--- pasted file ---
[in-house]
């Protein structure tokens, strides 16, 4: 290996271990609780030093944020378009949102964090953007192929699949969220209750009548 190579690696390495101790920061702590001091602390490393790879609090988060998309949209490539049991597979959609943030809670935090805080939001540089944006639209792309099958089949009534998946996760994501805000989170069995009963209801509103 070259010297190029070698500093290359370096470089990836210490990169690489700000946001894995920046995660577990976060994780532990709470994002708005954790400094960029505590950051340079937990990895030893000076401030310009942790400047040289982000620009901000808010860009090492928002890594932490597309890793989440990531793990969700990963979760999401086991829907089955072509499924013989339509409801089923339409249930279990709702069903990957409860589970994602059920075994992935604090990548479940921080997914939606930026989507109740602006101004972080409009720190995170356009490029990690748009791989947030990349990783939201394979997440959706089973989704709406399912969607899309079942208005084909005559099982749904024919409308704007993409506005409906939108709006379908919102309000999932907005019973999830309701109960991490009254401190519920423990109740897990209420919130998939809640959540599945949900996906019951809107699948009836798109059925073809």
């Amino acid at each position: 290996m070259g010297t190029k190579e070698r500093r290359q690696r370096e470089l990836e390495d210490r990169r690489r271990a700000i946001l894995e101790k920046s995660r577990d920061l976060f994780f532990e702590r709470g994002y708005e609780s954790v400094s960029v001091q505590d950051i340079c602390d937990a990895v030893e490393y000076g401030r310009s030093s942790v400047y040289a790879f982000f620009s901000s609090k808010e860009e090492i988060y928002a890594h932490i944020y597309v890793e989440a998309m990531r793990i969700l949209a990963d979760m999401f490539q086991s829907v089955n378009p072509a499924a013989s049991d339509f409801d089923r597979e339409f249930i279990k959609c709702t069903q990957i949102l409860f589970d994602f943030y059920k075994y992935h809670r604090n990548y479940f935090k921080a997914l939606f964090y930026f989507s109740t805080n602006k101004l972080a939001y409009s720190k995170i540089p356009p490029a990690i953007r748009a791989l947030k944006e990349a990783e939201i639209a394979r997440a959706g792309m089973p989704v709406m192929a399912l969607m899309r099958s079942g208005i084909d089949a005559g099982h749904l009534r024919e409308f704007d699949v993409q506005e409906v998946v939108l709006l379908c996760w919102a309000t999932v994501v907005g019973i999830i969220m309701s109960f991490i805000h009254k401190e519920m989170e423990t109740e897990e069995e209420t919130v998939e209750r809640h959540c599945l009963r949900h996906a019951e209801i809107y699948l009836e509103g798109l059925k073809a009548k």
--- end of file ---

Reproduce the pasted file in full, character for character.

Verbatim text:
[in-house]
């Protein structure tokens, strides 16, 4: 290996271990609780030093944020378009949102964090953007192929699949969220209750009548 190579690696390495101790920061702590001091602390490393790879609090988060998309949209490539049991597979959609943030809670935090805080939001540089944006639209792309099958089949009534998946996760994501805000989170069995009963209801509103 070259010297190029070698500093290359370096470089990836210490990169690489700000946001894995920046995660577990976060994780532990709470994002708005954790400094960029505590950051340079937990990895030893000076401030310009942790400047040289982000620009901000808010860009090492928002890594932490597309890793989440990531793990969700990963979760999401086991829907089955072509499924013989339509409801089923339409249930279990709702069903990957409860589970994602059920075994992935604090990548479940921080997914939606930026989507109740602006101004972080409009720190995170356009490029990690748009791989947030990349990783939201394979997440959706089973989704709406399912969607899309079942208005084909005559099982749904024919409308704007993409506005409906939108709006379908919102309000999932907005019973999830309701109960991490009254401190519920423990109740897990209420919130998939809640959540599945949900996906019951809107699948009836798109059925073809």
């Amino acid at each position: 290996m070259g010297t190029k190579e070698r500093r290359q690696r370096e470089l990836e390495d210490r990169r690489r271990a700000i946001l894995e101790k920046s995660r577990d920061l976060f994780f532990e702590r709470g994002y708005e609780s954790v400094s960029v001091q505590d950051i340079c602390d937990a990895v030893e490393y000076g401030r310009s030093s942790v400047y040289a790879f982000f620009s901000s609090k808010e860009e090492i988060y928002a890594h932490i944020y597309v890793e989440a998309m990531r793990i969700l949209a990963d979760m999401f490539q086991s829907v089955n378009p072509a499924a013989s049991d339509f409801d089923r597979e339409f249930i279990k959609c709702t069903q990957i949102l409860f589970d994602f943030y059920k075994y992935h809670r604090n990548y479940f935090k921080a997914l939606f964090y930026f989507s109740t805080n602006k101004l972080a939001y409009s720190k995170i540089p356009p490029a990690i953007r748009a791989l947030k944006e990349a990783e939201i639209a394979r997440a959706g792309m089973p989704v709406m192929a399912l969607m899309r099958s079942g208005i084909d089949a005559g099982h749904l009534r024919e409308f704007d699949v993409q506005e409906v998946v939108l709006l379908c996760w919102a309000t999932v994501v907005g019973i999830i969220m309701s109960f991490i805000h009254k401190e519920m989170e423990t109740e897990e069995e209420t919130v998939e209750r809640h959540c599945l009963r949900h996906a019951e209801i809107y699948l009836e509103g798109l059925k073809a009548k």